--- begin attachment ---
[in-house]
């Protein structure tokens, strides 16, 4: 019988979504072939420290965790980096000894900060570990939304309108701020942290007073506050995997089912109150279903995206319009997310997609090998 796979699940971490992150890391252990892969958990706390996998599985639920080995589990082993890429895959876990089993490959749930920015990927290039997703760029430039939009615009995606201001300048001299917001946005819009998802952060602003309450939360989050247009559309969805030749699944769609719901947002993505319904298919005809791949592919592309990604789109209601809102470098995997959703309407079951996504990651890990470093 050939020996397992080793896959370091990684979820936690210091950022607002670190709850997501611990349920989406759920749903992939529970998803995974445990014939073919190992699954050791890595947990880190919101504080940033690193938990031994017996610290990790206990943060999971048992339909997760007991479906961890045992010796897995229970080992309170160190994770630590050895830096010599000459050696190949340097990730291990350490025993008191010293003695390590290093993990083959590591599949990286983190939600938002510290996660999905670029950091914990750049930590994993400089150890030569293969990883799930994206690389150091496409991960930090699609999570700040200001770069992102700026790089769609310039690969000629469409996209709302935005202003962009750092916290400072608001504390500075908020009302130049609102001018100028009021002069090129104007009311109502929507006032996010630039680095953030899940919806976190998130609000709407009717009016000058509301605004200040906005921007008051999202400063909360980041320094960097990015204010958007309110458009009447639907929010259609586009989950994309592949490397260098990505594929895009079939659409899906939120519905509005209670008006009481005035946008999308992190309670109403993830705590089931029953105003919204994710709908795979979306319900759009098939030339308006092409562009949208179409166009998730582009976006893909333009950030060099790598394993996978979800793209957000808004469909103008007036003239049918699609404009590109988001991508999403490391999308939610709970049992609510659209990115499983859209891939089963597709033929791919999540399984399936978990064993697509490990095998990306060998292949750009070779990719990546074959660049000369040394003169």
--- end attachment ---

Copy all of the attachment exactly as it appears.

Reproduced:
[in-house]
């Protein structure tokens, strides 16, 4: 019988979504072939420290965790980096000894900060570990939304309108701020942290007073506050995997089912109150279903995206319009997310997609090998 796979699940971490992150890391252990892969958990706390996998599985639920080995589990082993890429895959876990089993490959749930920015990927290039997703760029430039939009615009995606201001300048001299917001946005819009998802952060602003309450939360989050247009559309969805030749699944769609719901947002993505319904298919005809791949592919592309990604789109209601809102470098995997959703309407079951996504990651890990470093 050939020996397992080793896959370091990684979820936690210091950022607002670190709850997501611990349920989406759920749903992939529970998803995974445990014939073919190992699954050791890595947990880190919101504080940033690193938990031994017996610290990790206990943060999971048992339909997760007991479906961890045992010796897995229970080992309170160190994770630590050895830096010599000459050696190949340097990730291990350490025993008191010293003695390590290093993990083959590591599949990286983190939600938002510290996660999905670029950091914990750049930590994993400089150890030569293969990883799930994206690389150091496409991960930090699609999570700040200001770069992102700026790089769609310039690969000629469409996209709302935005202003962009750092916290400072608001504390500075908020009302130049609102001018100028009021002069090129104007009311109502929507006032996010630039680095953030899940919806976190998130609000709407009717009016000058509301605004200040906005921007008051999202400063909360980041320094960097990015204010958007309110458009009447639907929010259609586009989950994309592949490397260098990505594929895009079939659409899906939120519905509005209670008006009481005035946008999308992190309670109403993830705590089931029953105003919204994710709908795979979306319900759009098939030339308006092409562009949208179409166009998730582009976006893909333009950030060099790598394993996978979800793209957000808004469909103008007036003239049918699609404009590109988001991508999403490391999308939610709970049992609510659209990115499983859209891939089963597709033929791919999540399984399936978990064993697509490990095998990306060998292949750009070779990719990546074959660049000369040394003169």